^{2}in the discharge mode for an SoC of 50%. Figure 7 shows a section view across the membrane (the xy plane in Figure 1), where the positive and negative electrode voltages across the membrane and neighbouring fluid are shown for the numerical simulations to the left and ANN2 to the centre. Observing the numerical results, one may note a near-discrete step in the electrode voltage over the membrane and a non-uniform distribution, particularly near the lower boundary. ANN2 captured a substantial fraction of the electrode voltage distribution of the section cut, as can be observed by comparing the results with the CFD results. However, there were clear discrepancies near the membrane and the lower boundary. These discrepancies are emphasised by the subtraction of the numerical results and ANN2, as illustrated on the rightmost surface in Figure 7.

#### 3.3. ANN Effiency Benchmark

## 4. Conclusions

^{−2}).

## Author Contributions

## Funding

## Data Availability Statement

## Acknowledgments

## Conflicts of Interest

## Nomenclature

a | Specific surface area [m^{2}] |

c | Concentration [mol m^{−3}] |

D | Diffusion coefficient |

d_{f} | Fiber diameter [m] |

E | Equilibrium potential [V] |

F | Faraday constant [C mol^{−1}] |

h | Length [m] |

${h}_{i}$ | Postsynaptical output (ANN) |

i | Current density [mA cm^{−2}] |

i_{0} | Exchange current density |

i_{R} | Electrochemical reaction rate |

K | Permeability [m^{2}] |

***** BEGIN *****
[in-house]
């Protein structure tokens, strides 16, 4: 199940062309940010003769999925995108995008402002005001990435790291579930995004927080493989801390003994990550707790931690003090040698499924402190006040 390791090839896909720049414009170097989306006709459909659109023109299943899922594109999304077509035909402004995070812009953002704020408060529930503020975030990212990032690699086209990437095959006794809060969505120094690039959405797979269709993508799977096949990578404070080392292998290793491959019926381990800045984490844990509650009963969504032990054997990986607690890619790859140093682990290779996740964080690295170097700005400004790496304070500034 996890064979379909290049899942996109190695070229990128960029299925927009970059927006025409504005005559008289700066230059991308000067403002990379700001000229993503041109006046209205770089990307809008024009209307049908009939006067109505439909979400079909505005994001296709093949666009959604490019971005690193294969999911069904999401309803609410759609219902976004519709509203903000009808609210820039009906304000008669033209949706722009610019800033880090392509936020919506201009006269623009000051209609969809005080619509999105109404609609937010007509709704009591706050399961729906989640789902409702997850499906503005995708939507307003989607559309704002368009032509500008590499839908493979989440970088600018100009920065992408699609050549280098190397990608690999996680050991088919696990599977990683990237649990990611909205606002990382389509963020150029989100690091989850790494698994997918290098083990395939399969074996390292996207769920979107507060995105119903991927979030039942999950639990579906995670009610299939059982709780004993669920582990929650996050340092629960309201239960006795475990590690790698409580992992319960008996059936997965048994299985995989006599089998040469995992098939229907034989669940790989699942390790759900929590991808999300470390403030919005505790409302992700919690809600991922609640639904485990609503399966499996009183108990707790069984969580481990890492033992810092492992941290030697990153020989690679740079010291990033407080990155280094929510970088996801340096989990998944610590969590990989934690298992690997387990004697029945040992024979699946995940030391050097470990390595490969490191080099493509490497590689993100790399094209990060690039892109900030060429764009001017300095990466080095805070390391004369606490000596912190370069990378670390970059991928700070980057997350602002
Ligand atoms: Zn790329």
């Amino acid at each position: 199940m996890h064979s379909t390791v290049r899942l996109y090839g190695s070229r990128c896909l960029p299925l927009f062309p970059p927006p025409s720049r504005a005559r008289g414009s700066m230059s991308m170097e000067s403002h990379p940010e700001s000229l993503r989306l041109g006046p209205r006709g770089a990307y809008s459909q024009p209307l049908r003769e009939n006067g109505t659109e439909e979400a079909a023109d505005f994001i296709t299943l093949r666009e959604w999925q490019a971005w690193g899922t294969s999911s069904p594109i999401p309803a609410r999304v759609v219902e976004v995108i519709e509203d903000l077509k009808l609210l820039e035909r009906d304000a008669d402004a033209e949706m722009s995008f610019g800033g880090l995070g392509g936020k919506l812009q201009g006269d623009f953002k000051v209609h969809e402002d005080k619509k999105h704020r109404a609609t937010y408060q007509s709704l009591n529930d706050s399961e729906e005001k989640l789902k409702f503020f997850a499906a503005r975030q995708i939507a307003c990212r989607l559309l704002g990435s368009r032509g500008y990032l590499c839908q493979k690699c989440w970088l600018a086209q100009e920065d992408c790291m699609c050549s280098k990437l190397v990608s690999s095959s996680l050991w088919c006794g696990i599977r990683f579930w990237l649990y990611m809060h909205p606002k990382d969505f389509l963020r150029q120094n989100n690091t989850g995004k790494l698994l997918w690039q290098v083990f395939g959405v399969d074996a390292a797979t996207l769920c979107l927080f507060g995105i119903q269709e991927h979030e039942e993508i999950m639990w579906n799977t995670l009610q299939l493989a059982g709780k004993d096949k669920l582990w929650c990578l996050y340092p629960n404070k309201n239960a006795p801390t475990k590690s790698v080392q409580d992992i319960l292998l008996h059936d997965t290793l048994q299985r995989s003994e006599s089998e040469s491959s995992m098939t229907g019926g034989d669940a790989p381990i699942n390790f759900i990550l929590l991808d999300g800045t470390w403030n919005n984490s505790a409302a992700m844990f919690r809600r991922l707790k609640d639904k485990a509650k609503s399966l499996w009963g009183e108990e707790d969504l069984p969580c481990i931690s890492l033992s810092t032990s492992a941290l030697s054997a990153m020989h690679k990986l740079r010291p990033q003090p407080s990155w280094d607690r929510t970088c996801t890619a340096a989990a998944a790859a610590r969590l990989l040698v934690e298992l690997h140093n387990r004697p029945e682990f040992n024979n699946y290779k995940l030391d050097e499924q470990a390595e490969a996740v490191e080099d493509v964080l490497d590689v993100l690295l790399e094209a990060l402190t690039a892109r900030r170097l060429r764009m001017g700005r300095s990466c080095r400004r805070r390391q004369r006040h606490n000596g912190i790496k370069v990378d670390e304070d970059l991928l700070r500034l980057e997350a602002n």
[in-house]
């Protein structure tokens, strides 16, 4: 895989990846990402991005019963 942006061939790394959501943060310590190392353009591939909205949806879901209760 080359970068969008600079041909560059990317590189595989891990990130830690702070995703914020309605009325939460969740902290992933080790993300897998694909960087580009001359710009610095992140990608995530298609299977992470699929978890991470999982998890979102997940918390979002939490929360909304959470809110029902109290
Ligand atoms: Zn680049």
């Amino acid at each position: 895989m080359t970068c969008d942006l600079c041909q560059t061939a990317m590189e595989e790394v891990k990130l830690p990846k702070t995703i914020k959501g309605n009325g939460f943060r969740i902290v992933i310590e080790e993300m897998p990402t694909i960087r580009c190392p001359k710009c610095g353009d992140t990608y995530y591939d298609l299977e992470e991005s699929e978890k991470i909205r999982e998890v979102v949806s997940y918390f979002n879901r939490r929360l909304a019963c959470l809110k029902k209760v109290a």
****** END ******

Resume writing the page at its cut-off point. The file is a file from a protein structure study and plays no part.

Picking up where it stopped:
K_{ck} | Kozeny-Carman constant |

k | Reaction rate constant [m s^{−1}] |

L | Thickness [m] |

N | Charged species flux [mol m^{−3} s^{−1}] |

p | Pressure [Pa] |

Q | Volumetric flow rate [ml min^{−1}] |

R | Ideal gas constant [J mol^{−1} K^{−1}] |

S | Source term [mol m^{−3} s^{−1}] |

T | Temperature [K] |

t | Time |

u | Mobility [mol s kg^{−1}] |

u | Velocity [m s^{−1}] |

w | Width [m] |

$x$ | Input (ANN) |

$y$ | Output (ANN) |

z | Species charge |

Greek | |

α | Charge transfer coefficient |

ε | Porosity |

η | Overpotential [V] |

σ | Conductivity [S m^{−1}] |

φ | Potential [V] |

µ | Dynamic viscosity [Pa s] |

$\theta $ | Layer bias (ANN) |

$\omega $ | Layer weights (ANN) |

Superscripts and subscripts | |

+ | Positive side or cathode |

− | Negative side or anode |

‘ | Standard |

avg | Average |

e | Electrode |

eff | Effective |

i | Species |

in | Inlet |

l | Liquid |

m | Membrane |

out | Outlet |

s | Solid |

Abbreviations | |

ANN | Artificial Neural Network |

CFD | Computational Fluid Dynamics |

MLP-BP | Multi-Layer Perceptron with Backpropagation |

RFB | Redox Flow Battery |

VRFB | Vanadium Redox Flow Battery |

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**Figure 1.**Schematic of the VRFB cell employed, with the negatively charged fluid symbolised in red and the positively charged fluid denoted in green. Additional details can be found in the text.

**Figure 4.**Comparison of experimentally obtained charge-discharge curves from [42] and simulated curves in a 5 cm

^{2}cell for: (

**a**) a current density of 40 mA cm

^{−2}; (

**b**) a current density of 80 mA cm

^{−2}.

**Figure 5.**Correlation coefficient of the test set ANN for overpotential prediction: (

**a**) ANN1 for voltage prediction; (

**b**) ANN2 for overpotential prediction.

**Figure 6.**ANN1 predictions of voltage (coloured surfaces) and CFD results (black circles): (

**a**) charging; (

**b**) discharging.

**Figure 7.**Comparison between the CFD data and ANN predictions of the overpotential for a current density of 60 mA/m

^{2}in discharge mode for a State of Charge of 50%.

Source Term | Positive Electrode | Negative Electrode |
---|---|---|

S_{II} (V(II) mass conservation equation) | - | $\overrightarrow{\mathit{\u2373}}/F$ |

S_{III} (V(III) mass conservation equation) | - | −$\overrightarrow{\mathit{\u2373}}/F$ |